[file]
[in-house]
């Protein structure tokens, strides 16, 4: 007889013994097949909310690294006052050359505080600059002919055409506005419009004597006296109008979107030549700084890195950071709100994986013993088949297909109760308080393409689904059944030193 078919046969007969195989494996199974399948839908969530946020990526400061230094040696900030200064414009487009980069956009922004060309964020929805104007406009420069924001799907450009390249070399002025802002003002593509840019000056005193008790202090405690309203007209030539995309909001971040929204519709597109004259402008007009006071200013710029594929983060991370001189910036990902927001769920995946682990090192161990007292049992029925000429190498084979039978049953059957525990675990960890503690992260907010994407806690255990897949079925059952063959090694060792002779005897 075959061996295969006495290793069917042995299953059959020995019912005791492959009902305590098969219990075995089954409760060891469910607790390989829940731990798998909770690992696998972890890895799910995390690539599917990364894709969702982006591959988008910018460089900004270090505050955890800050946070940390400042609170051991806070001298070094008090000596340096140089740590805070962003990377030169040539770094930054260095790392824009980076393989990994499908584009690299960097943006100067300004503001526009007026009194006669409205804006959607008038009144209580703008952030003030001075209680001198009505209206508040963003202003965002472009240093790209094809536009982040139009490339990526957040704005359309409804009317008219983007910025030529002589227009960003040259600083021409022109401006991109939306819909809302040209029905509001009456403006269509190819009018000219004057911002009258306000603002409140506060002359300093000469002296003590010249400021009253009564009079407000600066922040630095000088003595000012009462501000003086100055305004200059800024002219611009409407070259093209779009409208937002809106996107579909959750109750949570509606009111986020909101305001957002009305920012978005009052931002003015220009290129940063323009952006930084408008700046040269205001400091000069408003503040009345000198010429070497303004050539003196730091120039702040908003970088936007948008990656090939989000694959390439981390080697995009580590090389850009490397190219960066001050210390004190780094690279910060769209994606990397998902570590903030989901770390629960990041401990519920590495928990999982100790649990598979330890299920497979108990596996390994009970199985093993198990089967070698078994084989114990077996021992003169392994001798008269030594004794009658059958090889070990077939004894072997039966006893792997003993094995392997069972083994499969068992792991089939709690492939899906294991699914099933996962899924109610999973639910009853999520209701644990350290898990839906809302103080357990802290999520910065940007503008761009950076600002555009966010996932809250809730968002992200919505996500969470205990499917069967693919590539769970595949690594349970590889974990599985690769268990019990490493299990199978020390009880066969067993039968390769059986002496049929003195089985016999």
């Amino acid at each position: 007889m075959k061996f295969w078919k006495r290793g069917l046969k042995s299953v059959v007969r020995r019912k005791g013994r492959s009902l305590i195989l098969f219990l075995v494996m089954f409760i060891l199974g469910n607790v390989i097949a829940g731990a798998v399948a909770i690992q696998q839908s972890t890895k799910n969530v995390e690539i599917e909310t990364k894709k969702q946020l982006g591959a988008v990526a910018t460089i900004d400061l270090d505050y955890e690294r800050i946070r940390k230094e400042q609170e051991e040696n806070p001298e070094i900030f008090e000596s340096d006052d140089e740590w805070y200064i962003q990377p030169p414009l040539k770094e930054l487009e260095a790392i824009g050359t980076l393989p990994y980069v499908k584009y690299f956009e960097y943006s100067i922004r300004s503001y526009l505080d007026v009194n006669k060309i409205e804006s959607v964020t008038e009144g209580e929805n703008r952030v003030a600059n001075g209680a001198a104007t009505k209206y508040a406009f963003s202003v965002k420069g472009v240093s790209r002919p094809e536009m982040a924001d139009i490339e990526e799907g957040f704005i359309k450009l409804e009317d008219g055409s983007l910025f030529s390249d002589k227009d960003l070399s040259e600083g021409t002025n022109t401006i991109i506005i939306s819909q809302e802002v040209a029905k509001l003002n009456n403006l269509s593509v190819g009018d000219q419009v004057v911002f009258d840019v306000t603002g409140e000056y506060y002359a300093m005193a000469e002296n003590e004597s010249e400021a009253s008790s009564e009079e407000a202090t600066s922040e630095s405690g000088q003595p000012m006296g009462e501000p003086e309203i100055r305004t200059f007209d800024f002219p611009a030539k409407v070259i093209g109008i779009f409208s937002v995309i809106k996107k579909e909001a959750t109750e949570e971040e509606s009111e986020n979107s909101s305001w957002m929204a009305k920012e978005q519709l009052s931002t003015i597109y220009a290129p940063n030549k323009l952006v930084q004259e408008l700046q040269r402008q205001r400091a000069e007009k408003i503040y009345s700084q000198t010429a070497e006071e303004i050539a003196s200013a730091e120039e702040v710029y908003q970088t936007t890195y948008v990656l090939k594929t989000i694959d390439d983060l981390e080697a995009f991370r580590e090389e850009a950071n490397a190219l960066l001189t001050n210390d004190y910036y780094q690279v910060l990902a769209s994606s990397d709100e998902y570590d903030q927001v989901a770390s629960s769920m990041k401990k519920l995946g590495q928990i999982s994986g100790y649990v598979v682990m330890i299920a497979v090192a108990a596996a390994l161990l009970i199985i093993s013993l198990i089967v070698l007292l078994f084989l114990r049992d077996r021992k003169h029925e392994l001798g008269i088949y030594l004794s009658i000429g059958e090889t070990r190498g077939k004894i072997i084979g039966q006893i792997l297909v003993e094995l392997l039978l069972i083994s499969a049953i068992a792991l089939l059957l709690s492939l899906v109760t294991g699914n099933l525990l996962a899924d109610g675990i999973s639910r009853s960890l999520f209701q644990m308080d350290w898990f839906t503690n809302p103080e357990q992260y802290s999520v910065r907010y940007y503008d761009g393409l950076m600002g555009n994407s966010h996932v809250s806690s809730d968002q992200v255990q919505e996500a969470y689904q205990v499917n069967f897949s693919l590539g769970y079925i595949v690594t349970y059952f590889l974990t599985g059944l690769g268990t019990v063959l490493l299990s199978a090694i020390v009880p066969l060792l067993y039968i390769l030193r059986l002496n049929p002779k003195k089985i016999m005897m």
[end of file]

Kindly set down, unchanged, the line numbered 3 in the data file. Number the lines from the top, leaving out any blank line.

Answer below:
């Amino acid at each position: 007889m075959k061996f295969w078919k006495r290793g069917l046969k042995s299953v059959v007969r020995r019912k005791g013994r492959s009902l305590i195989l098969f219990l075995v494996m089954f409760i060891l199974g469910n607790v390989i097949a829940g731990a798998v399948a909770i690992q696998q839908s972890t890895k799910n969530v995390e690539i599917e909310t990364k894709k969702q946020l982006g591959a988008v990526a910018t460089i900004d400061l270090d505050y955890e690294r800050i946070r940390k230094e400042q609170e051991e040696n806070p001298e070094i900030f008090e000596s340096d006052d140089e740590w805070y200064i962003q990377p030169p414009l040539k770094e930054l487009e260095a790392i824009g050359t980076l393989p990994y980069v499908k584009y690299f956009e960097y943006s100067i922004r300004s503001y526009l505080d007026v009194n006669k060309i409205e804006s959607v964020t008038e009144g209580e929805n703008r952030v003030a600059n001075g209680a001198a104007t009505k209206y508040a406009f963003s202003v965002k420069g472009v240093s790209r002919p094809e536009m982040a924001d139009i490339e990526e799907g957040f704005i359309k450009l409804e009317d008219g055409s983007l910025f030529s390249d002589k227009d960003l070399s040259e600083g021409t002025n022109t401006i991109i506005i939306s819909q809302e802002v040209a029905k509001l003002n009456n403006l269509s593509v190819g009018d000219q419009v004057v911002f009258d840019v306000t603002g409140e000056y506060y002359a300093m005193a000469e002296n003590e004597s010249e400021a009253s008790s009564e009079e407000a202090t600066s922040e630095s405690g000088q003595p000012m006296g009462e501000p003086e309203i100055r305004t200059f007209d800024f002219p611009a030539k409407v070259i093209g109008i779009f409208s937002v995309i809106k996107k579909e909001a959750t109750e949570e971040e509606s009111e986020n979107s909101s305001w957002m929204a009305k920012e978005q519709l009052s931002t003015i597109y220009a290129p940063n030549k323009l952006v930084q004259e408008l700046q040269r402008q205001r400091a000069e007009k408003i503040y009345s700084q000198t010429a070497e006071e303004i050539a003196s200013a730091e120039e702040v710029y908003q970088t936007t890195y948008v990656l090939k594929t989000i694959d390439d983060l981390e080697a995009f991370r580590e090389e850009a950071n490397a190219l960066l001189t001050n210390d004190y910036y780094q690279v910060l990902a769209s994606s990397d709100e998902y570590d903030q927001v989901a770390s629960s769920m990041k401990k519920l995946g590495q928990i999982s994986g100790y649990v598979v682990m330890i299920a497979v090192a108990a596996a390994l161990l009970i199985i093993s013993l198990i089967v070698l007292l078994f084989l114990r049992d077996r021992k003169h029925e392994l001798g008269i088949y030594l004794s009658i000429g059958e090889t070990r190498g077939k004894i072997i084979g039966q006893i792997l297909v003993e094995l392997l039978l069972i083994s499969a049953i068992a792991l089939l059957l709690s492939l899906v109760t294991g699914n099933l525990l996962a899924d109610g675990i999973s639910r009853s960890l999520f209701q644990m308080d350290w898990f839906t503690n809302p103080e357990q992260y802290s999520v910065r907010y940007y503008d761009g393409l950076m600002g555009n994407s966010h996932v809250s806690s809730d968002q992200v255990q919505e996500a969470y689904q205990v499917n069967f897949s693919l590539g769970y079925i595949v690594t349970y059952f590889l974990t599985g059944l690769g268990t019990v063959l490493l299990s199978a090694i020390v009880p066969l060792l067993y039968i390769l030193r059986l002496n049929p002779k003195k089985i016999m005897m």